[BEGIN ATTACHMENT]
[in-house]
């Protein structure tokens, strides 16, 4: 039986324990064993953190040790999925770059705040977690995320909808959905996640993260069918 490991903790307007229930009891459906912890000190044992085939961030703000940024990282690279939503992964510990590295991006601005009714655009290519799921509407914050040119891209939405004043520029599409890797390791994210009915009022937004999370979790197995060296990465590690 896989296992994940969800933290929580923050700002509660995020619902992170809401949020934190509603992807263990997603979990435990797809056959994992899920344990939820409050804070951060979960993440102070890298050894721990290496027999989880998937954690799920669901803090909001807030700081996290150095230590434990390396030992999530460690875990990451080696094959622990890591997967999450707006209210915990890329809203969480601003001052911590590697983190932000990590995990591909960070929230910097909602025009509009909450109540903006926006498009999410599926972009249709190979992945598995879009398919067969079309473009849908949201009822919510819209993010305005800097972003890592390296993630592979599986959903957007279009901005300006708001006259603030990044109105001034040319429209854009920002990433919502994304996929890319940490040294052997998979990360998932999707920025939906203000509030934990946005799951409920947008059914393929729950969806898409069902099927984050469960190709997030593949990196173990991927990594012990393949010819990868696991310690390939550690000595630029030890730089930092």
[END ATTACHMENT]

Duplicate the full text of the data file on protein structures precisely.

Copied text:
[in-house]
């Protein structure tokens, strides 16, 4: 039986324990064993953190040790999925770059705040977690995320909808959905996640993260069918 490991903790307007229930009891459906912890000190044992085939961030703000940024990282690279939503992964510990590295991006601005009714655009290519799921509407914050040119891209939405004043520029599409890797390791994210009915009022937004999370979790197995060296990465590690 896989296992994940969800933290929580923050700002509660995020619902992170809401949020934190509603992807263990997603979990435990797809056959994992899920344990939820409050804070951060979960993440102070890298050894721990290496027999989880998937954690799920669901803090909001807030700081996290150095230590434990390396030992999530460690875990990451080696094959622990890591997967999450707006209210915990890329809203969480601003001052911590590697983190932000990590995990591909960070929230910097909602025009509009909450109540903006926006498009999410599926972009249709190979992945598995879009398919067969079309473009849908949201009822919510819209993010305005800097972003890592390296993630592979599986959903957007279009901005300006708001006259603030990044109105001034040319429209854009920002990433919502994304996929890319940490040294052997998979990360998932999707920025939906203000509030934990946005799951409920947008059914393929729950969806898409069902099927984050469960190709997030593949990196173990991927990594012990393949010819990868696991310690390939550690000595630029030890730089930092």